5. I'm with you. Yes I understand that some people were unlucky and were forced to use debt as a last resort... but it seems that this is a minority of cases. The way I see it debt is bringing forward your future productive capacity or financial gains. Within reason there is nothing wrong with this, especially if you pay it all back with interest. But there's more to it in my opinion. There is difference IMO between taking out debt to fund education or to start a business (especially a long term ecologically sustainable one) in order to create more jobs, productive capacity etc. on one hand and taking out debt to purchase consumer goods and holidays on the other. IMO this is laying claim to more than your fare share of the earths resources, possibly even future generations claim on resources. Just think how debt (future productivity and resources) has been used, not to fund clean energy, education, infrastructure but consumer crap, dvd playes, TV's, cars... it's digusting IMO. Why should people who don't have much if any debt feel sorry for the people that helped to accelerate the depletion of the worlds resources, imposed a heavier taxation burden on the whole of society and reduced our future productive capacity?
  6. Yes, in fact this is a personality trait that I am working to adjust. I realise that on the whole my personality is more bearish / critical and although there is a time and place for that it would serve me better to be a bit more positive. So I'm working on having a more bullish / positive mindset.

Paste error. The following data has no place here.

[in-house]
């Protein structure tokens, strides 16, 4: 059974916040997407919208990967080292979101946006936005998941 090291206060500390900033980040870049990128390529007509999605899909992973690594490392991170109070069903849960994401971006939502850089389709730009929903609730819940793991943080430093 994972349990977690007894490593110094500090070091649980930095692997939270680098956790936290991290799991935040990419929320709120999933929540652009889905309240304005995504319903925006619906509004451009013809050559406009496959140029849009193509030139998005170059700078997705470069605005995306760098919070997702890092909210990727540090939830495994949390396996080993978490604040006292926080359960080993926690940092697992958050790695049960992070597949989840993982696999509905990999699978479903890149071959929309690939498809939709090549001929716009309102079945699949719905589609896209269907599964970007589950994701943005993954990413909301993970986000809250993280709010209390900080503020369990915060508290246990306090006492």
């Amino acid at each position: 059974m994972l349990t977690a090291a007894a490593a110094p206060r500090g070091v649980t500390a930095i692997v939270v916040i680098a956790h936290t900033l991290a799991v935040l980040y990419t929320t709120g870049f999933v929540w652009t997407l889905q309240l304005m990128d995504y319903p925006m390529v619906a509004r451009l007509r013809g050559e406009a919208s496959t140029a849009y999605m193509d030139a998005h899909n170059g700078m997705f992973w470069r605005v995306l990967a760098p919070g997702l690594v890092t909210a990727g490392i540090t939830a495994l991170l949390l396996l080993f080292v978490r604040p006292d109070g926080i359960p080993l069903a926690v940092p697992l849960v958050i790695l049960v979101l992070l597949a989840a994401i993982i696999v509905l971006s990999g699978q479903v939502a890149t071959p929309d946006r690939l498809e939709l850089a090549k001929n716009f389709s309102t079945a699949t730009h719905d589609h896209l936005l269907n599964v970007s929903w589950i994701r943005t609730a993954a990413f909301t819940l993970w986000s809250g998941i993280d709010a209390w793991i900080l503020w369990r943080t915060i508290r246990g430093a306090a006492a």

7. I am in my 20’s so have never really experienced a recession before. My parents were always saying how ridiculously expensive houses were and how it was all imaginary wealth. (They bought when they moved to the UK in 1999 and sold in 2006). I was never and am still not interested in buying a house but I never bought the line that the UK was overcrowded and there weren’t enough houses, seemed to me like there just weren’t enough affordable houses. I went to Uni and studies Philosophy including a lot of political economy (Marx, Smith etc). Then I went backpacking and met a millionaire property investor who told me that Marx had some good ideas but that land / property was the real driving force rather than labour and he turned me on to Henry George etc. I came back to the UK and found that a lot of my friends had bought houses and flats since graduating (between 2005 and 2007) It blew my mind, I’m talking people with degrees in Economics, Business Studies. One even had a masters in property development (all at Russell group Uni’s) I can’t fathom it, what were they taught!? Of course all these years I was laughed at for my crazy ideas. Anyway, the whole mess has been great for my self-esteem, turns out I’m at least as intelligent if not more so than former presidents, prime ministers, chairmen of the Federal Reserve. I’ll never question myself or my ideas again and neither should anyone here whether you’ve been educated / indoctrinated at the ‘best’ universities in the world or left school at 16 realise that most people in this world don’t know shit.
  8. Yup and it's also the country with some of the lowest rates of teenage pregnancy and drug use in the world.